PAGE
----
We knew it wouldn’t take very long before the age of sentient technology was upon us. Computers are taking over great swathes of the legal profession. LegalZoom is taking away business. Contract attorneys fear for the day when their work is fully outsourced to machines.
I, for one, welcome our new computer overlords, if only because their King, the internet, is still undecided about the legal profession. Help the internet help you…
Let me explain how this started. The American Association of Law Schools had its annual conference this weekend here in New York. On Saturday, I spoke on a panel about law school rankings with Bob Morse (U.S. News), Karen Sloan (National Law Journal), Katrina Dewey (Lawdragon), and Dimitra Kessenides (Bloomberg BNA). It was a fun and lively discussion in which we explained the different things we were trying to capture with our law school rankings, and how law school rankings are used and should be used. My plan was to cover the conference on Friday, speak on Saturday, then get drunk on Saturday night to make up for not being able to get drunk on Friday night.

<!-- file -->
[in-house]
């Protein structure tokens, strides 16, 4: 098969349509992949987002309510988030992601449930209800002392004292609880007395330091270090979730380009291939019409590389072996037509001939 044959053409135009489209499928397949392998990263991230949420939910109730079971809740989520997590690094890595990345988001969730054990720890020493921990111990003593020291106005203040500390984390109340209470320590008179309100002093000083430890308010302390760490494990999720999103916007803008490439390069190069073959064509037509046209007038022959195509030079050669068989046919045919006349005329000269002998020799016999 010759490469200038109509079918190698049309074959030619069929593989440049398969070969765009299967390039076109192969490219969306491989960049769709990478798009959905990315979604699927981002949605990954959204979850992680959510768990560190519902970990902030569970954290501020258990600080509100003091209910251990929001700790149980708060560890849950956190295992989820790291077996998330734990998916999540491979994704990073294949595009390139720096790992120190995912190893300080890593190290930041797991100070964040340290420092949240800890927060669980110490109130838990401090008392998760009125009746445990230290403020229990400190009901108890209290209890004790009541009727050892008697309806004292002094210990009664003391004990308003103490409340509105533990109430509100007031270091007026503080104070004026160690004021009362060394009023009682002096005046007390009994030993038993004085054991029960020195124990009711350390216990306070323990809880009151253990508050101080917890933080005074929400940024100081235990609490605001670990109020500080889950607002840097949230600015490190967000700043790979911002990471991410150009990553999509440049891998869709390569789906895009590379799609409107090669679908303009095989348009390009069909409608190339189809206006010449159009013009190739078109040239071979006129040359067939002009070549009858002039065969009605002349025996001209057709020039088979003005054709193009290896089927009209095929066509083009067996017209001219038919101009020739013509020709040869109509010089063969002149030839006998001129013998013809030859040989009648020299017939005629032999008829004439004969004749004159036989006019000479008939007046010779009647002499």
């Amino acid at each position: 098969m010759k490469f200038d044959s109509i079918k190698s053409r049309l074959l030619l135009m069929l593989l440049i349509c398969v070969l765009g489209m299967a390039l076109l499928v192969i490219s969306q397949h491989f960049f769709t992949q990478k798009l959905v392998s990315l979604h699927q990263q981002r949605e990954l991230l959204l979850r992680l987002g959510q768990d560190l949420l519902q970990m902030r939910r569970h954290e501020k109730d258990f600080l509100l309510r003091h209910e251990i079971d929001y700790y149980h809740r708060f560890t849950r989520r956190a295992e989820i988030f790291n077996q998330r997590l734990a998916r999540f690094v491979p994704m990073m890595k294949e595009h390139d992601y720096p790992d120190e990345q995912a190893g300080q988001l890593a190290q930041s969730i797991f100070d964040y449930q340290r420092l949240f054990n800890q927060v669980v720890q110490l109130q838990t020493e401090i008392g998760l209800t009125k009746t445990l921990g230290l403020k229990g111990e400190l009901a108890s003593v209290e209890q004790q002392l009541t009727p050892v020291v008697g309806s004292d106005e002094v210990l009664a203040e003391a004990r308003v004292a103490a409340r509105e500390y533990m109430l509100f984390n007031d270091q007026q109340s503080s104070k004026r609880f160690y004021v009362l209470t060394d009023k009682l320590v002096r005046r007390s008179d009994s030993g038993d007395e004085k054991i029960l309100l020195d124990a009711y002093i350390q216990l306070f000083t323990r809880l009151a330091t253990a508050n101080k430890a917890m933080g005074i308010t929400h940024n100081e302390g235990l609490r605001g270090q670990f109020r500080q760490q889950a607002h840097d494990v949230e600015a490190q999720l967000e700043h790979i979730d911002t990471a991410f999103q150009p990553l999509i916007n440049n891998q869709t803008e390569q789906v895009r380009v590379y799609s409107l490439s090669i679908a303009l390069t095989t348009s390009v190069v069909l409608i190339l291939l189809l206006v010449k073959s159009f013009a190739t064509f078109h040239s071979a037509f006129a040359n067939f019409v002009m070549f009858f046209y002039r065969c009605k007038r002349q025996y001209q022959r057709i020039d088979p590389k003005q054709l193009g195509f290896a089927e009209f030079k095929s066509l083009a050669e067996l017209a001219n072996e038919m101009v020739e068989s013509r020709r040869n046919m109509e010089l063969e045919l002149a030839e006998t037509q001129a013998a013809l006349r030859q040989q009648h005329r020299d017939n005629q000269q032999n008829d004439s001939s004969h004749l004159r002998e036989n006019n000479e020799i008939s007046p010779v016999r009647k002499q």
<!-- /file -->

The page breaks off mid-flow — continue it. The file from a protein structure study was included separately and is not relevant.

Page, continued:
But there was a huge snowstorm in NYC on Thursday night and I did not have the will to pull out my dogsled and make it to midtown on Friday morning. Instead, I followed the conference via various Twitter feeds of people who did make it. This was surprisingly effective (the internet is an amazing thing). Instead of being stuck in one room, I was following reports from many. So I was just sitting, warm and cozy in my basement, when this tweet went up:
Dean: Tuition costs not only reason grads in debt. They don’t apply for scholarships, drive nice cars. #aals2014